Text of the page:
One of my neighbors has a small garden on the little island in the middle of our Court, and as I walked by it last month, I saw some violent fluttering in it. As I got closer, the fluttering became even more panicky, and I saw a robin caught by one of its feet in the fishing line holding together a pole bean teepee. I ran to my house and asked Daniel to come help. He put on gloves and gently calmed and held the bird, while I cut the fishing line with scissors. But as I did, I saw that the line was wrapped very tightly a number of times around the robin’s leg, cutting off circulation and making that foot useless. I ran back to the house and got a seam ripper, and with Daniel still holding the robin, I gently worked the tip of the seam ripper up against the robin’s leg, and one by one cut the strands. When the last one came loose, Daniel tossed the robin into the air and it flew off. Perhaps I’ve had more exhilarating moments than watching that flight, but I can’t think of many. As I wrote in previous blogs, in the past, I would have called Helen, and she would have been the one to take care of the bird. This is just one of the many enduring gifts she gave Daniel and me, and one of the many ways we still feel her presence.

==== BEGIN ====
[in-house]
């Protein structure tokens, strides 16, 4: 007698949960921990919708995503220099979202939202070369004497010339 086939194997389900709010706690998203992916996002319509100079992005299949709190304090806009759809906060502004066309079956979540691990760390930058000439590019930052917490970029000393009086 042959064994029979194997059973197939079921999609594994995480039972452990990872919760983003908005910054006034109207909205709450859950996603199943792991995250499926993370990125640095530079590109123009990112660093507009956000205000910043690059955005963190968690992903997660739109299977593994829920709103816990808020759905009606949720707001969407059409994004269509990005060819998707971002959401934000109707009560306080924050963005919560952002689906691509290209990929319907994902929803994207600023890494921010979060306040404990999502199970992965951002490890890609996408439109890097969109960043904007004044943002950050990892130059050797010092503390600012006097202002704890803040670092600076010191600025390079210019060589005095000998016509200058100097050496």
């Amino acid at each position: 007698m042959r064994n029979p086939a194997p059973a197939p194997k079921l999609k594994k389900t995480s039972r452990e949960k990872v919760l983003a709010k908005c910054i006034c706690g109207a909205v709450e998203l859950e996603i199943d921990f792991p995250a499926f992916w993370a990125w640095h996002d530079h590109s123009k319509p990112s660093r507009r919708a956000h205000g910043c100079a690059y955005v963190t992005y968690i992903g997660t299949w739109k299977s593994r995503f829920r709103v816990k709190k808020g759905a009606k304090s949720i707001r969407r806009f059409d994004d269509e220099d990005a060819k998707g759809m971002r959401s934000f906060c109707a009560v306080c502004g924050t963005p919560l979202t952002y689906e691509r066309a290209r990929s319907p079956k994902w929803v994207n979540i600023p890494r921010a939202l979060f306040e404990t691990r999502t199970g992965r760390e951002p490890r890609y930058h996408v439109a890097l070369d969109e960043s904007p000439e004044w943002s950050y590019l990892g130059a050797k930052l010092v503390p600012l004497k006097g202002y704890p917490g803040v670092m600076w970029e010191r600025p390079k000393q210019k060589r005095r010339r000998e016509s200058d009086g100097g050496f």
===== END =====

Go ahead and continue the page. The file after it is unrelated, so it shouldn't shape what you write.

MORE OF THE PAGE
Another gift is our plot in the city Project Grow Community Gardens, which Helen initiated many years ago and worked in until just a few weeks before her death. I just heard about a new study that found a soil bacterium which causes serotonin to be released in the brain. Inhaling this bacterium while gardening or walking in dirt, can lift our mood in a way similar to antidepressant drugs. Helen knew this instinctively, and loved working in the garden and walking barefoot. Daniel and I are still tenderfeet compared to her, but we’ve kept the garden going and growing. And though there are days we feel too busy or tired to go there, we generally do because we have noticed that we always feel better for having been there. Helen’s gifts keep giving to us in so many ways.